We pedal away from Ludington having spent the morning writing the previous blog. I try not to do much on the bike on a day that I write, but this should be an easy ride. Never underestimate how much energy writing a blog takes. I think I have it dialed in at about a 2,000 Kcal workout so never try to do too much more on a ‘blog day’.
I had chatted to the guys in the bike shop in Ludington, “how’re you finding the route?”. “We love it, it keeps you on the back roads and sends you all over the place to the smallest town” we said cheerfully. “Many find that a problem and don’t feel like they get any where”. He had a point and today you could do as little as 22 miles and we did 45 to get to our camp.
If you look at the Adventure Cycling map on your bar bag you could get disheartened here. It zigs and then zags at an alarming rate. It keeps you on your toes when it comes to navigation and we are glad that we use a map holder on the bars. We have ridden with people with the map in their bag which is a sure recipe for blunders and unhappiness.
Straight away, this side of Lake Michigan has a different feel. You perhaps would not notice it at the speed of a car, but at bike speed it is obvious. The barns here have a different pitch to their roof and the forests here have much more Pine. It even smells a little different. As the light fades at our camp, we find that it sounds different with the insect chorus far rowdier. We are now on a much sandier soil, some of it pure sand and stone, and we put down much of the change to that.
We see our first substantial area of ploughed land. The seasons are changing, the days getting a little shorter to be on the bike before dark. Michigan is well known for its fruit, and here the roadsides have many apple tress and even the occasional orchard. In the morning we pass Loon Lake and the bike along the Manitye River to Luther. It has just a little over 300 people and is typical of our small town travels.
We go into The Loggers Landing and put in our order for second breakfast. The poor girl gets it wrong, for no other reason than I have ordered three breakfasts on account of being particularly peckish. We got talking to John as we ate and a few others at the bar. They all had rural handshakes but then Jack came in. “You have to shake this guy’s hand; he’s a legend, the last of the loggers”. Sure enough Jack had huge hands that were going to have no trouble opening pickle jars any time soon.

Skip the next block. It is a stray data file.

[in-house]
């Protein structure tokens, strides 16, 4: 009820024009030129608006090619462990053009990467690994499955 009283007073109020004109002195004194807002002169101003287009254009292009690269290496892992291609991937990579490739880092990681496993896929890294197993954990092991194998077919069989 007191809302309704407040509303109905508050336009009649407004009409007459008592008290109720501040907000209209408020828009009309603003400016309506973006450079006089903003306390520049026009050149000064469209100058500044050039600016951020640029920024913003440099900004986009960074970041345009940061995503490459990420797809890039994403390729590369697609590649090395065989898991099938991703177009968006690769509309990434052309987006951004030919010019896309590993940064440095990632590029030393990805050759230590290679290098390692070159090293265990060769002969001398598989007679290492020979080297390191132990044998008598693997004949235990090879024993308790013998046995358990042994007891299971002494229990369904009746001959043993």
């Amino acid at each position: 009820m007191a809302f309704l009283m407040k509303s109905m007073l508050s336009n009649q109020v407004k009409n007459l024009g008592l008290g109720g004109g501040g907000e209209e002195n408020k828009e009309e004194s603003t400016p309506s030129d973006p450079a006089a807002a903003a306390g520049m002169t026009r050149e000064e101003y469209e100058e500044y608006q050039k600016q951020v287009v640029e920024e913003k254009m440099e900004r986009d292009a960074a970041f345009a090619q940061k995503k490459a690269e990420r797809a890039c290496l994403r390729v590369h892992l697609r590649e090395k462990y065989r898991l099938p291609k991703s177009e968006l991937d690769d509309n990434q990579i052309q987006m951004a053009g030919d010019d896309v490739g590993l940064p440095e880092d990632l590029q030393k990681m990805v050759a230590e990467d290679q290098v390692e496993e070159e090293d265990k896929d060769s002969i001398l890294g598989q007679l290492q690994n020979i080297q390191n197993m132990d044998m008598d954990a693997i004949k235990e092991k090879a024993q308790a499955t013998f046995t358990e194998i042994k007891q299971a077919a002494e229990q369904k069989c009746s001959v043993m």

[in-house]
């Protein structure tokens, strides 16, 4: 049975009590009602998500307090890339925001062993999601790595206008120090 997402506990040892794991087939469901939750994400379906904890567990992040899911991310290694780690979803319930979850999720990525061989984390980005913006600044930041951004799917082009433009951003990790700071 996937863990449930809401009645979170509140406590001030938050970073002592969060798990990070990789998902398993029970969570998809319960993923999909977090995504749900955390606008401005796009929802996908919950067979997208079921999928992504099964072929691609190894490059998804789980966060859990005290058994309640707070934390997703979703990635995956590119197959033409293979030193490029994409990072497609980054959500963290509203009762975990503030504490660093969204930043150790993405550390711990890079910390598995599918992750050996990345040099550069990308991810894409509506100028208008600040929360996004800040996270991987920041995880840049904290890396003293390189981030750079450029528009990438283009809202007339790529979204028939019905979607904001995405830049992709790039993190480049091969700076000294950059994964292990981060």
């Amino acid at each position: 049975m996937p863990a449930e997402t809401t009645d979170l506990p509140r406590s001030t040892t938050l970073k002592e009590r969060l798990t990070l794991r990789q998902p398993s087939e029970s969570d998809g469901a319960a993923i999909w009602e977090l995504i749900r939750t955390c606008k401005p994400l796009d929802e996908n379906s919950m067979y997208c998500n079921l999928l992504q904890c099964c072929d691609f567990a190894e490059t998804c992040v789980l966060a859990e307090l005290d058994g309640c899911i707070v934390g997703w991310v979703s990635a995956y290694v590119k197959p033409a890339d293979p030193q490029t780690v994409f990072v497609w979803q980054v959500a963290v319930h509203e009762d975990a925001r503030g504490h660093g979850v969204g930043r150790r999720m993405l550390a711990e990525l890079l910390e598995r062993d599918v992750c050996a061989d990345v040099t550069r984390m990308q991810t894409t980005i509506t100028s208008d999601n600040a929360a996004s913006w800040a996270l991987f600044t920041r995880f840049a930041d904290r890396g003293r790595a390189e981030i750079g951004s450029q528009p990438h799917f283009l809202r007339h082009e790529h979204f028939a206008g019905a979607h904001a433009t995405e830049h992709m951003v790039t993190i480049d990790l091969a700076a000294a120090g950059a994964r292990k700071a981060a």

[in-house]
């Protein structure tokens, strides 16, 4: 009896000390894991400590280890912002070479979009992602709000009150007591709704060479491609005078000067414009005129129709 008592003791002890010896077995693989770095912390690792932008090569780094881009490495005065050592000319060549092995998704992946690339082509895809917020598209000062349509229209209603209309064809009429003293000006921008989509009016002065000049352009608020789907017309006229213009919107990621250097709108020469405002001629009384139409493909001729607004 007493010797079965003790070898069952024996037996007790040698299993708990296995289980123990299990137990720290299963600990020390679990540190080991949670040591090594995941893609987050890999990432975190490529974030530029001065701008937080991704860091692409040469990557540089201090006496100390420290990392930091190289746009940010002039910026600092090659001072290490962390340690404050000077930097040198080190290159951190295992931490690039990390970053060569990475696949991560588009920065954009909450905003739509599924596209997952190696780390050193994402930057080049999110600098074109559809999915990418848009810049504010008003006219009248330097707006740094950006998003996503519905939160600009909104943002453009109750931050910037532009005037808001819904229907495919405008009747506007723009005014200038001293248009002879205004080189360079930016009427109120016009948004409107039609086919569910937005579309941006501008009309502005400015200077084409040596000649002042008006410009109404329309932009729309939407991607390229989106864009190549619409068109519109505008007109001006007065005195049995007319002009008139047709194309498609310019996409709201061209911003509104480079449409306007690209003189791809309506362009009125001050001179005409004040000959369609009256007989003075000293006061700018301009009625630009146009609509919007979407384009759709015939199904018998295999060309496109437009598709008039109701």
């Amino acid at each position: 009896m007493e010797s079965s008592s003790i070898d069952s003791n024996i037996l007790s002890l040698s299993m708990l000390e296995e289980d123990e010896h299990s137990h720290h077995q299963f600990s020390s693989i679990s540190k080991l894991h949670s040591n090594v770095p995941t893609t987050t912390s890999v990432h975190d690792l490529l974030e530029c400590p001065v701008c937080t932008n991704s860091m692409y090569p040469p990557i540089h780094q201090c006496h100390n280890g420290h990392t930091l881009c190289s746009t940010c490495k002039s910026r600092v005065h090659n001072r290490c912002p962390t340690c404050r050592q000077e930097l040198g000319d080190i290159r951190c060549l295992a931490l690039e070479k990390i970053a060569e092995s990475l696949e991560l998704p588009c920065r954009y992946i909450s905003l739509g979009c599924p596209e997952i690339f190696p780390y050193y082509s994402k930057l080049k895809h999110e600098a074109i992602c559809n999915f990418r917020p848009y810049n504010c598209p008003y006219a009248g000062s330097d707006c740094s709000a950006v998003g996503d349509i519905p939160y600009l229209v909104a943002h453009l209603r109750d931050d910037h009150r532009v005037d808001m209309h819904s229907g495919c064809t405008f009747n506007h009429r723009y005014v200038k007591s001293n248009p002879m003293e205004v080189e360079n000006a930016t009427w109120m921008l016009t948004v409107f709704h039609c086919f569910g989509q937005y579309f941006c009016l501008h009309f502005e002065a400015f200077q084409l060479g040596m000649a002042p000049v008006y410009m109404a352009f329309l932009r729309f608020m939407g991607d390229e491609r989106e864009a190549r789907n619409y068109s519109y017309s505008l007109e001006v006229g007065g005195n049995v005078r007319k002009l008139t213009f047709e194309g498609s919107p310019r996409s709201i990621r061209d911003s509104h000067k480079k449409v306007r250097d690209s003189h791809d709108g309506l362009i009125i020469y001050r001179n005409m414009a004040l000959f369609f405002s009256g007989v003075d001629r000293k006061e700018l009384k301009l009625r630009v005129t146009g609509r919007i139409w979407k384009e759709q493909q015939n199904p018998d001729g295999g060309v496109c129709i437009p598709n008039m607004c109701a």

“What was it like Jack, being a logger?”, Esther asked. “It hurt all the time, every bit of you hurt”. Jack is 80. We left them to a long afternoon, evening and night of playing music in the wonderful small town bar.
We ended the day at Sandy Beach campground in Hardy Dam at the end of a 72 mile twisting and turning ride with 2,160 ft of climbing. But not before we rode past the outstretched, recently dead corpse of a 5 ft snake. Crickey, I had stopped thinking about them with all the bear preoccupation.
Labor Day weekend was coming up and people were trying to have a good time and just as importantly, justify the cost of an RV, boat, quad bike and fishing gear. They were in the mood to party. Midnight came and Esther asked our fellow campers for some quiet. “Ye’r man the kids are going to bed now”. The screaming of kids was exchanged for the high volume arguments of drunk adults. Esther went and asked again. “I’m from California so I’m loud”, came the answer. We moved the tent at two and lay awake for another hour seething.